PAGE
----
Here it is. The Manchester Martyrs were three members of a large gang who attacked a horse-drawn police van on Hyde Road in September 1867. Two leaders of the Irish Republican Brotherhood were sprung free and a police guard was shot dead with a bullet allegedly intended to smash the lock. The trio were hanged before huge crowds on the steps of New Bailey Prison two months later with the city reduced to a standstill. That year’s Fenian Rising ended in failure, largely on account of the network of spies the British had been running within the rebellion’s ranks.
So much is history. Ian McGuire’s new novel spins an aftermath in which police chief James O’Connor gets wind of a plot to kill the Mayor in a revenge attack, prompting a cat and mouse chase in which the teetotal copper, himself of Irish blood, vies to intercept the intended assassin.
That man is Stephen Doyle, veteran of the American Civil War and a cleanskin recruit from New York’s burgeoning Fenian Brotherhood, an organisation seeking to end British rule in Ireland. Unknown to Doyle, his passage to Liverpool has been picked up by a fellow shipmate, O’Connor’s nephew Michael Sullivan, whom the policeman promptly enlists to infiltrate the plotters. When Sullivan and the other moles are unmasked and slain in cold blood, O’Connor’s loyalty, temperance and celibacy are thrown into doubt, sparking a quest for redemption which takes him all the way to rural Pennsylvania on the trail of his nemesis.
McGuire is a Rolls-Royce of a writer, at least in anticipation. A senior lecturer at Manchester University’s Centre For New Writing, his last outing, 2016’s The North Water, picked up a Booker Prize long-listing and will soon be making a splash on our TV screens courtesy of director Andrew Haigh (Weekend, 45 Years) and prime-time harpoon-flingers Colin Farrell and Jack O’Connell. A brutal period whaling drama channelling Herman Melville and Cormac McCarthy, it’s one of those brilliance-by-numbers novels which seem nevertheless to point up the paradoxes in painterly prose with tight, plot-led storytelling; dazzling in skill, dashing in adventure, quiet in resonance and deft in delivering its hand.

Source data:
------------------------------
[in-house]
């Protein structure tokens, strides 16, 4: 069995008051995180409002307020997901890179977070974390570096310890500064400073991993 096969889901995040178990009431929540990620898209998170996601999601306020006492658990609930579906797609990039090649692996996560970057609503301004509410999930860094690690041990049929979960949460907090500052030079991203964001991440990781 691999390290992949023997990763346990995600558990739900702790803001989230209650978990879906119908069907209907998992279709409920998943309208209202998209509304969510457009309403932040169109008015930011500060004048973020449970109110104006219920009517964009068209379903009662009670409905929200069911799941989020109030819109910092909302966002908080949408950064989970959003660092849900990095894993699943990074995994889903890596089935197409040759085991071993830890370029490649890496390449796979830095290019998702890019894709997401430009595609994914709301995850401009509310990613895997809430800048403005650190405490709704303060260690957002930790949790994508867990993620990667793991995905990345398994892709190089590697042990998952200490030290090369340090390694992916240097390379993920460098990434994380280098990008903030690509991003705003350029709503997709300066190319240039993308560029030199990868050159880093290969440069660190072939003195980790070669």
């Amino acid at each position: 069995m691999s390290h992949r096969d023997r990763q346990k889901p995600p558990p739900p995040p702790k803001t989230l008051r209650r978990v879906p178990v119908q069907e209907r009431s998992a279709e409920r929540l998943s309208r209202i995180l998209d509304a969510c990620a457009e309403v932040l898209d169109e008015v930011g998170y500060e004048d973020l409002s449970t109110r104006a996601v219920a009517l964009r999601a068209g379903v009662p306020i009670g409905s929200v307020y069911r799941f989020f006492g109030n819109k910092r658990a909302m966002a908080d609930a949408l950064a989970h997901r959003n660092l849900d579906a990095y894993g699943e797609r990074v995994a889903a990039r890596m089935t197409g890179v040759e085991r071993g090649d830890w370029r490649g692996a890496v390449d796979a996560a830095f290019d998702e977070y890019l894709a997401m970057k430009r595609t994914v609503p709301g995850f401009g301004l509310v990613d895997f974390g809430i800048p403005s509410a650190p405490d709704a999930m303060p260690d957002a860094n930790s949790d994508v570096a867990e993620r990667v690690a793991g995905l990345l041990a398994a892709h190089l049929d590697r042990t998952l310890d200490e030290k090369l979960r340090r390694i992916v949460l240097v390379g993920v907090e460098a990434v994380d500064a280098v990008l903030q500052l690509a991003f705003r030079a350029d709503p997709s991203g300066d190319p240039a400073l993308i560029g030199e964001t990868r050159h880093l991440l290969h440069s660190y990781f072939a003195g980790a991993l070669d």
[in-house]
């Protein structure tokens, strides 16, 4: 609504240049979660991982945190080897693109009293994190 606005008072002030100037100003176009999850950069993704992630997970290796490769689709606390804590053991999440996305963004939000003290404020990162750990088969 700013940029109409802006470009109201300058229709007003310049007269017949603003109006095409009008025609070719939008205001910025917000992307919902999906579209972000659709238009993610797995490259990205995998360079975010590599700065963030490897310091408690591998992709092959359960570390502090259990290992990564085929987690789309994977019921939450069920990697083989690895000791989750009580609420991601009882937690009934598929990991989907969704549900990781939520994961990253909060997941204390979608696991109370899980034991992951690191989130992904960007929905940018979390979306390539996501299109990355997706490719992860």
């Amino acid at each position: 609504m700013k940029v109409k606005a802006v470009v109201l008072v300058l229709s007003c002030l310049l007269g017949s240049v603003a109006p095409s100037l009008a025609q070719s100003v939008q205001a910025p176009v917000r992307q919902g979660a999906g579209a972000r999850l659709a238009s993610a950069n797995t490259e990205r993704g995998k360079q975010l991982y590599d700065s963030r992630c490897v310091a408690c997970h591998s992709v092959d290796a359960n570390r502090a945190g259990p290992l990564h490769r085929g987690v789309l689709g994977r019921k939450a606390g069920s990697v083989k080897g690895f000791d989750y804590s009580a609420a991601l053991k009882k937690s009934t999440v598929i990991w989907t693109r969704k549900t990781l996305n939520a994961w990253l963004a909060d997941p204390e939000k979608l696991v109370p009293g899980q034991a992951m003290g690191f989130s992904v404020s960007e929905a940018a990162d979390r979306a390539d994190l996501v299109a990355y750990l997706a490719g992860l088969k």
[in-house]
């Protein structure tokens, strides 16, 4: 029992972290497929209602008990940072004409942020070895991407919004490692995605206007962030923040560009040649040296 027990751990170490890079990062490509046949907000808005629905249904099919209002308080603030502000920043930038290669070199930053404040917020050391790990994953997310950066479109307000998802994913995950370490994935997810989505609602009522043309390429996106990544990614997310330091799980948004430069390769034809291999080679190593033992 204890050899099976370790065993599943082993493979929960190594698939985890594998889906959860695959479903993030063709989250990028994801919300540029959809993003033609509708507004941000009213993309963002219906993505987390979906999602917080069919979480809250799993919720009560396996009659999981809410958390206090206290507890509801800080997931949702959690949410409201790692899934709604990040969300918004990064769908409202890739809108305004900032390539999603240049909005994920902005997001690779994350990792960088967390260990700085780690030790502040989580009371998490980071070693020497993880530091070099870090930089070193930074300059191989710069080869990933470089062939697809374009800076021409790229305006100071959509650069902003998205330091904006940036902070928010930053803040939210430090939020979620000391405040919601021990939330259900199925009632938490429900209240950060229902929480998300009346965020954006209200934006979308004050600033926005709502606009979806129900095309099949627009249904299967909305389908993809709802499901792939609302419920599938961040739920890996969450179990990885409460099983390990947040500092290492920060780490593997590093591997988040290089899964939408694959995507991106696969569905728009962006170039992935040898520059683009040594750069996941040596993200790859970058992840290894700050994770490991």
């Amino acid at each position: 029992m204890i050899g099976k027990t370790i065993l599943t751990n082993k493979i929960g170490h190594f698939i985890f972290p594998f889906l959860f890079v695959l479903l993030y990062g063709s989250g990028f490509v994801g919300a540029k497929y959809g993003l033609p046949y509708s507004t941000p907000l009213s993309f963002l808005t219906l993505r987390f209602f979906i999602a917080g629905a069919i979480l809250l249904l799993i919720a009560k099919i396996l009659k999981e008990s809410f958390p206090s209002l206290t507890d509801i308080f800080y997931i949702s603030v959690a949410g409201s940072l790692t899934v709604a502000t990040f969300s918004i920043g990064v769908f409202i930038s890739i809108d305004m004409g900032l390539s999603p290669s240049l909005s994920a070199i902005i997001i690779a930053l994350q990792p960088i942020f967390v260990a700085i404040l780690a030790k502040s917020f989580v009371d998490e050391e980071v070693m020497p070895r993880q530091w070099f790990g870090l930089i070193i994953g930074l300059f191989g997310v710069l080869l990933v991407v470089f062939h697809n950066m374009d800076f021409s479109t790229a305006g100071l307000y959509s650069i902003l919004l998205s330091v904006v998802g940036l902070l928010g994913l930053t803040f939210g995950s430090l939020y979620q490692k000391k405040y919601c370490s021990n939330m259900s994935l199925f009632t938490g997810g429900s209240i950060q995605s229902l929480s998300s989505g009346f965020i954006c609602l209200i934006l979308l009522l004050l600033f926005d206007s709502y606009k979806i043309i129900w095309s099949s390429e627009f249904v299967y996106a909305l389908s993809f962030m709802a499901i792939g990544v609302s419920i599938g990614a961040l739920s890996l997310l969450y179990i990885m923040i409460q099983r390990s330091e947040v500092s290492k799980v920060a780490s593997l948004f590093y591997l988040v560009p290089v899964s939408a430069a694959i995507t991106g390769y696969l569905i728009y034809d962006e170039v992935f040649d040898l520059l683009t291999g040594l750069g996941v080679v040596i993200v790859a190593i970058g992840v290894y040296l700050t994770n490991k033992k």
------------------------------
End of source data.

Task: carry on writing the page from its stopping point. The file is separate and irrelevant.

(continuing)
The Abstainer is cut from similar cloth: a terse two-hander on an historical theme played out in the backstreets of Victorian Manchester, dispensed in pin-sharp televisual instalments. Cop O’Connor, nursing the demons of his past – the dead wife, the submersed drink problem, the morgue-full of expended informants – is a tortured detective brought to life in cut-glass sentences. Hitman Doyle, the orphaned farmhand turned grunt made proud with the morals of the barnyard, is an authorial lure just waiting for the lawman to fall into his own shadow.
Meanwhile, a small opera supporting cast – Rose the cringing widow, Riley the safe house innkeeper, Rice the querulous tannery boss – flesh out an agreeably genuine period piece without ever subverting expectation or breaking stride.
It’s a striking blend: the Granadaland yarn, the fine-spun prose. Everything clips along on the front foot without a pennyweight of fat, each sentence pushing forward the action in an impatient present tense made redolent with similarising detail.
Dispatched at the gallows, the martyrs leave “only three taut lines of rope like long scratches on the prison wall”. Felled by an assailant, O’Connor’s “cheek and forehead, unprotected, slap down onto the wet pavement like a side of beef slipped from a butcher’s hook”. As Doyle departs a late night encounter the “wet fog, rough-grained and maculate as old timber, breaks open to receive him, then shuts behind like a door”.
Is this where the writing schools would take us with literary fiction? Is there a reaction to the stasis and navel-gazing of its 20th century forebears to be found in work such as this or Adam O’Riordan’s LA story collection The Burning Ground, luxuriantly-visualised modern counterparts to dime store fictions and Victorian serials, alchemized into artfulness by academics with writing smarts and PhDs in American realism?
If he could churn out these boutique thrillers at a lick, they could acquire great public affection – in advance of their inevitable screen adaptations, of course.
“As the cab drives away, a cat shrieks in the bushes nearby, and the churchyard clock, like a slow-witted child, slowly counts its way up to ten…”
TV drama as high literature, why not?
Main image: Ian McGuire, credit Paul Wolfgang Webster.
The Abstainer by Ian McGuire is published by Simon & Schuster and is available to buy now.